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By Richard Radford
How will your hospital respond to the sweeping changes the FDA has mandatedfor the reprocessing of single patient use devices? The two seemingly oppositemandates of cutting costs and preserving the quality of patient care appear tohang in the balance when making this choice. Single-patient use devices (SUDs)have provided convenience, apparent cost savings, and an assurance thatinfection control standards would be maintained for over 30 years. But now, at atime when vital services are being challenged with budget concerns, new thinkingis required.
The FDA has been looking at the SUD issue for several years. Hospitals,device manufacturers, and the FDA have been in serious debate attempting to findthe "middle ground" that would reconcile the opportunity for costsavings and the safe reuse of SUDs. The most obvious opportunity for costsavings was found to be devices that were categorized as "criticaldevices" because they came into contact with blood, were invasive, or both.Diagnostic cardiac catheters, forceps, orthopedic burrs, and others were thelikely candidates. These devices were very expensive and could offer hospitalsthousands of dollars each year in savings. However, a question remainedregarding the safety of this practice.
Independent studies, FDA reviews, and the history of third-party reprocessorsover the years have demonstrated the risks of reprocessing many of these devicesis equivalent to a device's first use when reprocessed under highly-controlledprocesses. In fact, the FDA inspected Third Party Reprocessors (TPR) and appliedthe same level of audit processes they utilize for the original manufacturer (OGM).The FDA found that all of the TPRs could improve their documentation and otherissues of quality control. But this is a young industry, with standards ofpractice that could only be improved by this process. And the TPR industryresponded with quality improvements in much the same manner that all medicaldevice manufacturers respond when they are bringing new products to market. Thegood news in the development of this new reprocessing industry is the FDA hasnot been able to detect any significant patient risk issues during the emergenceof the third-party reprocessing industry.
But, as this new industry has been forming, it has become clear that patientsafety cannot be jeopardized with a "two-tier" system of qualityregulation. That is to say, reprocessors are in effect offering back a devicethat has been re-manufactured for the next single-patient use. If patient safetyis to be assured, the same quality processes needs to be maintained by both thereprocessor and the OEM. Given this logic, the FDA has established the positionthat a reprocessor is a manufacturer (remanufacturer) for the next patient use,and therefore must comply with all of the requirements of the OEM. This standardbecomes effective January 1, 2001.
What does this mean for your hospital? A great deal if you intend toreprocess SUDs. Hospitals are considered manufacturer's under these newstandards and must register with the FDA as such. This also means they mustestablish and maintain the same processes of quality that other manufacturersdo. The standards required by the FDA are known as QSRs (quality systemsregulations). The QSRs are similar but not the same as those typically found inhealthcare i.e., JCAHO. They are tailored to produce"objects/devices" in a uniform and repeatable manner. Is this whathealthcare is about? Is this a core competency your hospital requires to achieveits mission? These are questions each institution must face as it deals with theoperational issues related to reprocessing under the new FDA guidelines.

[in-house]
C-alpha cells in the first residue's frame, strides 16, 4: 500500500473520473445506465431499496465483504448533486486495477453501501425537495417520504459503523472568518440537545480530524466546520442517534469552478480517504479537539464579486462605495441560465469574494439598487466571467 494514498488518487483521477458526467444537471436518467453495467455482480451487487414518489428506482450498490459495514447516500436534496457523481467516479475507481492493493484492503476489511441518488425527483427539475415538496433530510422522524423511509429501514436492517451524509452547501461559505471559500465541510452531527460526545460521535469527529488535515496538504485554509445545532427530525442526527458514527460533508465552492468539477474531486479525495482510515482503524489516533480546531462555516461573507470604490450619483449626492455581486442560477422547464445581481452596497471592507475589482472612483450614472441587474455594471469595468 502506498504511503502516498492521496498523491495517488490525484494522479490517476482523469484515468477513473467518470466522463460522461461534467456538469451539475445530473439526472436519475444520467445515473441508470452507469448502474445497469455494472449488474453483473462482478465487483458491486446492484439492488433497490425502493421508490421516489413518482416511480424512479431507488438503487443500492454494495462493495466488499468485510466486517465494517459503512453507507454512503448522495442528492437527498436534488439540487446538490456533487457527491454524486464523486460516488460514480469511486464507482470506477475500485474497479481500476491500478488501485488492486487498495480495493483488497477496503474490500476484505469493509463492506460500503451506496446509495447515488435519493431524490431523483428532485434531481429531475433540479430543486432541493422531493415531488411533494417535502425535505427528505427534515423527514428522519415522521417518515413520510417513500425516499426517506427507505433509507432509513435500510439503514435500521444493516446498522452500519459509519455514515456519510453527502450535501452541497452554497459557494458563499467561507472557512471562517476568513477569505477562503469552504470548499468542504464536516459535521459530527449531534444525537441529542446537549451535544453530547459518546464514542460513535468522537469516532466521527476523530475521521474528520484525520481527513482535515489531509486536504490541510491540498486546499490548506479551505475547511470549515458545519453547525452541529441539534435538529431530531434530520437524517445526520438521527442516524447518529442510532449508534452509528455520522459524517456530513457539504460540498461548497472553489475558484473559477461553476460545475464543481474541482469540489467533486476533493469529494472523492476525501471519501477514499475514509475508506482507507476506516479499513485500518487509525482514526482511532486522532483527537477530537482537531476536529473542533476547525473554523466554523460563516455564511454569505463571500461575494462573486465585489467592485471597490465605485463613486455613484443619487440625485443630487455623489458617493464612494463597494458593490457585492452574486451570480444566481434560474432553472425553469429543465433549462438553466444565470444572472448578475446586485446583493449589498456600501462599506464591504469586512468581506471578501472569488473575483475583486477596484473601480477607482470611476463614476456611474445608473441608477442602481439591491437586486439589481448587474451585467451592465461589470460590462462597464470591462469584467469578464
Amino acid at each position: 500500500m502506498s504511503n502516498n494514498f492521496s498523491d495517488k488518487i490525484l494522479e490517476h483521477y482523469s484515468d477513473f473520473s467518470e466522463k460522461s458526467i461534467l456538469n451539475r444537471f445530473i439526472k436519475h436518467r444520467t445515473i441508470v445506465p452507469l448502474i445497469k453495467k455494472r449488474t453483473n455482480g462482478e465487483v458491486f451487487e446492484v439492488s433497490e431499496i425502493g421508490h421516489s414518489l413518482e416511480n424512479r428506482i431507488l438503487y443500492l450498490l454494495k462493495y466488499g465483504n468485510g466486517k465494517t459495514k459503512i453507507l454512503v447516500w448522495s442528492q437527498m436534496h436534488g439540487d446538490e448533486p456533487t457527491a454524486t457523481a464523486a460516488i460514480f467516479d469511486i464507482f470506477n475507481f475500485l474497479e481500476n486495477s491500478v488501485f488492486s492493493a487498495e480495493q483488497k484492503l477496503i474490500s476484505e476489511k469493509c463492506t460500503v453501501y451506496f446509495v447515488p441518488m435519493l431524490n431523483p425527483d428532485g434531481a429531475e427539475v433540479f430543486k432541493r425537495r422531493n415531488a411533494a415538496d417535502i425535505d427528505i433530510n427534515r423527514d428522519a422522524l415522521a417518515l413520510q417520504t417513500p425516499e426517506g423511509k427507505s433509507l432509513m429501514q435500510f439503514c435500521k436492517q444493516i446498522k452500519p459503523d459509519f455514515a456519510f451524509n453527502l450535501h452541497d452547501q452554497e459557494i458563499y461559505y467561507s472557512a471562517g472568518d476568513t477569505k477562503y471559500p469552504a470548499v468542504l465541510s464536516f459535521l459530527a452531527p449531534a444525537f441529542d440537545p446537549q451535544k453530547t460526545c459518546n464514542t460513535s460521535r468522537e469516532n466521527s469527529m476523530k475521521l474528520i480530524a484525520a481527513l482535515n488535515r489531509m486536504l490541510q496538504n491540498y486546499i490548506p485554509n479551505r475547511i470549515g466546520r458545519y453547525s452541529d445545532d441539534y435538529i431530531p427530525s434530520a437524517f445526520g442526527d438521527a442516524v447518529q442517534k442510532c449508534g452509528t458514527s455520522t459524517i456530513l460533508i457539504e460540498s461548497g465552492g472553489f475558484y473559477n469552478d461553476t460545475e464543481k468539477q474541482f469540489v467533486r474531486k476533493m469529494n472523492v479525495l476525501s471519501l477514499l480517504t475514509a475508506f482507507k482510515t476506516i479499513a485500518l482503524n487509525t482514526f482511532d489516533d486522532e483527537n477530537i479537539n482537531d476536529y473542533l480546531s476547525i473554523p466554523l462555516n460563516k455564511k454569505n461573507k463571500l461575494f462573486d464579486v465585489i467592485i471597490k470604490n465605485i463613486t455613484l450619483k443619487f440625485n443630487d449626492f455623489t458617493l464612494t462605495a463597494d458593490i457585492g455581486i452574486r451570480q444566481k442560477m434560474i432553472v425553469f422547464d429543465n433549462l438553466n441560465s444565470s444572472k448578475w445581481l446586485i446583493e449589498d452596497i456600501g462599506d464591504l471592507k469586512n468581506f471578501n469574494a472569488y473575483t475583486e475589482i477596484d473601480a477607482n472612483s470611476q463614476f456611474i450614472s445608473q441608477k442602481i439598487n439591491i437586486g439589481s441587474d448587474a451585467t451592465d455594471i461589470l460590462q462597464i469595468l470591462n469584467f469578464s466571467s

If your choice is to focus on healthcare and not manufacturing, thenutilizing third-party reprocessors to achieve the significant cost savingsthrough SUD re-use is a good approach. A good deal has appeared in the popularpress and various journals, which offer guidance on how to best select a vendor.Noticeably missing, however, from many of the vendor selection guidelines is thedevelopment of a long-term plan for reprocessing SUDs in your hospital. Thisplanning is critical because the landscape of potential products has changedsignificantly beyond the initial few device options offered by most TPRs. Thetotal number of devices that offer savings opportunities now exceeds 500products and is growing. And the breadth of the reprocessing technologies, basicscience, engineering, and manufacturing processes required are beyond thecurrent capabilities of any single reprocessor.
Given this, the recommendations found in industry journals to select a"full-service provider" become problematic because there are noneavailable. Given the growing volume of product types, which are labeled assingle patient use, and the fact that no current reprocessors have themanufacturing depth that spans this gamut of devices, what policies can ahospital develop to resolve this issue?
It's important to remember that the Centers for Disease Control andPrevention (CDC) has designated three device classifications for various levelsof reprocessing intensity: